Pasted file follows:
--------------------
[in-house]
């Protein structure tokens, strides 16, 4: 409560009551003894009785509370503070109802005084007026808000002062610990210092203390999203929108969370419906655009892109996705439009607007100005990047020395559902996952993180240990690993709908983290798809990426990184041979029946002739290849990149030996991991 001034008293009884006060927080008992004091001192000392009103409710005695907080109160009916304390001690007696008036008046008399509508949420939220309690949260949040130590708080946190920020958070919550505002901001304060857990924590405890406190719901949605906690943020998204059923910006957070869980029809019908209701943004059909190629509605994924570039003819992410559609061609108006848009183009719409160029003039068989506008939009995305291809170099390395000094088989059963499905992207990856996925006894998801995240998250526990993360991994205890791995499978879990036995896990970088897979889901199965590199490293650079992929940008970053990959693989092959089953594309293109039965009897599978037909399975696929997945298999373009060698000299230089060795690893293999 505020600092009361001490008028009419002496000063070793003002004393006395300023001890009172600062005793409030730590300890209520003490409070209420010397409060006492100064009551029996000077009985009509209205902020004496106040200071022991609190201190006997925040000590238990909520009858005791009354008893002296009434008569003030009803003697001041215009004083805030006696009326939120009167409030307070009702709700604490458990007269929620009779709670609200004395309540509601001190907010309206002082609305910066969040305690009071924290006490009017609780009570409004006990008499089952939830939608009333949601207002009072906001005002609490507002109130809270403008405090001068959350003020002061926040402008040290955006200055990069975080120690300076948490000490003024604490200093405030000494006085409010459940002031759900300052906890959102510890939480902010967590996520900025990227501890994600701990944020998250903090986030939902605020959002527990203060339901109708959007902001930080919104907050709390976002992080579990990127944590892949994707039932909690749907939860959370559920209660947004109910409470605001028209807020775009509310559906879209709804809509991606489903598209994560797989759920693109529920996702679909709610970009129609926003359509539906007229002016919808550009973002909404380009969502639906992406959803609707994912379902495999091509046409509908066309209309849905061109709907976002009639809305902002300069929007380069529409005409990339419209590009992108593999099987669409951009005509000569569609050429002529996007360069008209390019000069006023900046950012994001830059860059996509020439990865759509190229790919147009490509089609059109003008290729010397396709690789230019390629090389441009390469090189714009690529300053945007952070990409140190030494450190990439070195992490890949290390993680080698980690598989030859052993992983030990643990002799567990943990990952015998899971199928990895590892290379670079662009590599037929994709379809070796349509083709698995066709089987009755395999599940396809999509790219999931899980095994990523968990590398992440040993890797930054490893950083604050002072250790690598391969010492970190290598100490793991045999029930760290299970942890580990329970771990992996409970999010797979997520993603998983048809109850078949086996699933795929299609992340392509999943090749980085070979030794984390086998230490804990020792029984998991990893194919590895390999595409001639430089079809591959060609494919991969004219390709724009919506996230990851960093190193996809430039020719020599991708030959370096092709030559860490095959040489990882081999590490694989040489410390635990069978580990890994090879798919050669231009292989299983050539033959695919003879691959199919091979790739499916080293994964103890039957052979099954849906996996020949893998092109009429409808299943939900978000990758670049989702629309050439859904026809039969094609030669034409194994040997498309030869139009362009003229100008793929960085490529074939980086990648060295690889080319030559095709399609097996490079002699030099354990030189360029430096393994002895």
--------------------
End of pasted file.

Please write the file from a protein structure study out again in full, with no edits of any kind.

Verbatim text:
[in-house]
């Protein structure tokens, strides 16, 4: 409560009551003894009785509370503070109802005084007026808000002062610990210092203390999203929108969370419906655009892109996705439009607007100005990047020395559902996952993180240990690993709908983290798809990426990184041979029946002739290849990149030996991991 001034008293009884006060927080008992004091001192000392009103409710005695907080109160009916304390001690007696008036008046008399509508949420939220309690949260949040130590708080946190920020958070919550505002901001304060857990924590405890406190719901949605906690943020998204059923910006957070869980029809019908209701943004059909190629509605994924570039003819992410559609061609108006848009183009719409160029003039068989506008939009995305291809170099390395000094088989059963499905992207990856996925006894998801995240998250526990993360991994205890791995499978879990036995896990970088897979889901199965590199490293650079992929940008970053990959693989092959089953594309293109039965009897599978037909399975696929997945298999373009060698000299230089060795690893293999 505020600092009361001490008028009419002496000063070793003002004393006395300023001890009172600062005793409030730590300890209520003490409070209420010397409060006492100064009551029996000077009985009509209205902020004496106040200071022991609190201190006997925040000590238990909520009858005791009354008893002296009434008569003030009803003697001041215009004083805030006696009326939120009167409030307070009702709700604490458990007269929620009779709670609200004395309540509601001190907010309206002082609305910066969040305690009071924290006490009017609780009570409004006990008499089952939830939608009333949601207002009072906001005002609490507002109130809270403008405090001068959350003020002061926040402008040290955006200055990069975080120690300076948490000490003024604490200093405030000494006085409010459940002031759900300052906890959102510890939480902010967590996520900025990227501890994600701990944020998250903090986030939902605020959002527990203060339901109708959007902001930080919104907050709390976002992080579990990127944590892949994707039932909690749907939860959370559920209660947004109910409470605001028209807020775009509310559906879209709804809509991606489903598209994560797989759920693109529920996702679909709610970009129609926003359509539906007229002016919808550009973002909404380009969502639906992406959803609707994912379902495999091509046409509908066309209309849905061109709907976002009639809305902002300069929007380069529409005409990339419209590009992108593999099987669409951009005509000569569609050429002529996007360069008209390019000069006023900046950012994001830059860059996509020439990865759509190229790919147009490509089609059109003008290729010397396709690789230019390629090389441009390469090189714009690529300053945007952070990409140190030494450190990439070195992490890949290390993680080698980690598989030859052993992983030990643990002799567990943990990952015998899971199928990895590892290379670079662009590599037929994709379809070796349509083709698995066709089987009755395999599940396809999509790219999931899980095994990523968990590398992440040993890797930054490893950083604050002072250790690598391969010492970190290598100490793991045999029930760290299970942890580990329970771990992996409970999010797979997520993603998983048809109850078949086996699933795929299609992340392509999943090749980085070979030794984390086998230490804990020792029984998991990893194919590895390999595409001639430089079809591959060609494919991969004219390709724009919506996230990851960093190193996809430039020719020599991708030959370096092709030559860490095959040489990882081999590490694989040489410390635990069978580990890994090879798919050669231009292989299983050539033959695919003879691959199919091979790739499916080293994964103890039957052979099954849906996996020949893998092109009429409808299943939900978000990758670049989702629309050439859904026809039969094609030669034409194994040997498309030869139009362009003229100008793929960085490529074939980086990648060295690889080319030559095709399609097996490079002699030099354990030189360029430096393994002895």